Survey firm Osterman Research interviewed 125 Canadian respondents and found that 44 were victims of ransomware attacks over the previous 12 months. Of the victims, 33 paid a ransom in order to regain stolen data.
The report also includes surveys taken in the United States, Germany, and the United Kingdom on ransomware and related issues. However, the focus of the Malwarebytes release were Canadian organizations. In order to qualify for participation in the survey, respondents had to be a CIO, IT manager, IT director, CISO or in a related role; and knowledgeable about security issues within their organization.
The survey found, that five of the victimized Canadian organizations were from the healthcare industry. They said they believed the attacks placed lives at risk.
Only 25 per cent have decided not to pay the ransom. Among the nations we surveyed, organizations in Canada were significantly more likely to pay ransom demands than organizations in other countries.
Ransomware attacks can be costly for businesses. Eleven of the targeted companies had to cease operations in order to deal with the attacks.
“The impact of ransomware on Canadian organizations is significant relative to the other nations surveyed in a couple of ways,” according to Malwarebytes.
The company cited to main reasons:
- Ransomware victims in Canada were much less able to contain the spread of the infection to fewer than one percent of the endpoints when compared to organizations in the United States.
- Canada is the only other nation surveyed beside the United Kingdom in which some ransomware infections spread to the entire corporate network.
Other findings were:
• Ransomware attacks on Canadian organizations have had a reasonably significant impact: nearly two-thirds of successful ransomware attacks are able to reach up to 25 per cent of endpoints, and one-third more has impacted up to 50 per cent of endpoints.
• Canadian survey results show that 22 per cent of attacks impacted mid-level managers or higher, with eight percent of incidents attacking senior executives and the C-Suite.
• The business impact in Canada was high, with 43 per cent of the organizations surveyed reporting lost revenue and 25 per cent revealing a stop in business operations as a result of a ransomware infection. Eleven per cent claimed that lives were at risk from ransomware, the highest percentage among the regions surveyed.
• Canadian organizations were the most likely to pay ransom demands (75 percent) and if they didn’t pay, 82 per cent lost files. Globally, nearly 40 percent of ransomware victims paid the ransom.
• The most heavily targeted industries for ransomware are healthcare and financial services.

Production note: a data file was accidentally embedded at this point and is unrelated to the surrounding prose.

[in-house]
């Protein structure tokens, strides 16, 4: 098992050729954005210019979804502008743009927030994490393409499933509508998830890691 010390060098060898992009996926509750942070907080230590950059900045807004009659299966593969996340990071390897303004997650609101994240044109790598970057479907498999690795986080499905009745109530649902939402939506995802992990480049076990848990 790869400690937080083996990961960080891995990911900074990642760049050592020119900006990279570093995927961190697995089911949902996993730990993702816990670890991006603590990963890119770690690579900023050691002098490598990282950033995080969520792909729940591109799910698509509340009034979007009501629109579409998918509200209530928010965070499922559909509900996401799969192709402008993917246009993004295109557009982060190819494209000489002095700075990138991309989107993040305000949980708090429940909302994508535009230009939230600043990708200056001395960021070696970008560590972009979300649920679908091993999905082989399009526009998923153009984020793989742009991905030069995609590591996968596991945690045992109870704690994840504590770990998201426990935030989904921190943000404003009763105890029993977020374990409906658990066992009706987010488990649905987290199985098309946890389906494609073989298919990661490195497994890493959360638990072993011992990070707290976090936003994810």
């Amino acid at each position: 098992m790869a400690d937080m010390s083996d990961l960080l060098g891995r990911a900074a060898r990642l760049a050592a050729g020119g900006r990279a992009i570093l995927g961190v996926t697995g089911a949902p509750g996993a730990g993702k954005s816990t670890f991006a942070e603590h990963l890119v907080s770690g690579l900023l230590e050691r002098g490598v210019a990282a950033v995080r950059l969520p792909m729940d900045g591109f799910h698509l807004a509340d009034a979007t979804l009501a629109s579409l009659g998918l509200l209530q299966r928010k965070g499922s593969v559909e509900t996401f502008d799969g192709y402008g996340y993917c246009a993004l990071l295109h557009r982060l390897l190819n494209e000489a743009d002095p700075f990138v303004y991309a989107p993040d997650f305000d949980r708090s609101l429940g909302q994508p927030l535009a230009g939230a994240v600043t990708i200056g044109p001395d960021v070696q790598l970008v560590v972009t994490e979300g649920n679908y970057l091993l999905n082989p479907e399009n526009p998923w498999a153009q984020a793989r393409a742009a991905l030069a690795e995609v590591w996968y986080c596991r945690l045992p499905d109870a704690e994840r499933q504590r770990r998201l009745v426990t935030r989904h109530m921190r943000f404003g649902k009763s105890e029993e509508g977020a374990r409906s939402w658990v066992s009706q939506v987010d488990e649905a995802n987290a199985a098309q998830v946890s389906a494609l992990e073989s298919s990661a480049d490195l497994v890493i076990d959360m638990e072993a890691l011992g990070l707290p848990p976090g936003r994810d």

“Interestingly and somewhat ironically, Canadian organizations were the most likely to pay ransomware demands and the most likely to lose files if they chose not to pay,” according to an assessment by the Osterman Research. “The fact that files were lost after a decision not to pay a cyber criminal’s ransom demands is not surprising, but the relative proportion in Canada that lost files is a bit perplexing.”
The research firm said there is “rarely” a way to decrypt files without the key provided by the ransomware author, “the likelihood of being able to thwart the ransomware encryption is nil.”
Most organizations back up their endpoints. But these backups are typically performed overnight, and so data created since the last backup can be lost if an endpoint needs to be reimaged in the wake of a ransomware exploit. “In short, organizations that choose not to pay ransomware can count on losing at least some files as a result,” the research firm said.
The research found the highest rate of file loss in Canada (82 per cent), followed by the United Kingdom (32 per cent) and Germany (11 per cent).
How are Canadian organizations dealing with ransomware attacks?
Seven out of ten choose to use network segmentation as one of their tools to address ransomware.
Regular, on-premises data backup is also used by 60 percent of organizations.
Ransomware-detection solutions – both on-premises and in the cloud – are lower priority tools to address the ransomware problem.
Using backups that will help restore endpoints to a known good state is a common tool employed to remediate ransomware attacks in all of the nations surveyed. The method is most common in Germany and the United States.
Air gaps were more often cited by Canadian organizations than others as an anti-ransomware capability. The use of air gaps is a network security measure that isolates a computer network physically from unsecured networks such as the public Internet or an unsecured local area network.
More than one-half of Canadian organizations surveyed place a high or very high priority on addressing the ransomware problem. However, fewer than one-quarter give high or very high priority to investing in education and training about ransomware for their end users, while 38 per cent has established investing in resources, technology and funding to address ransomware as a high or very high-priority.
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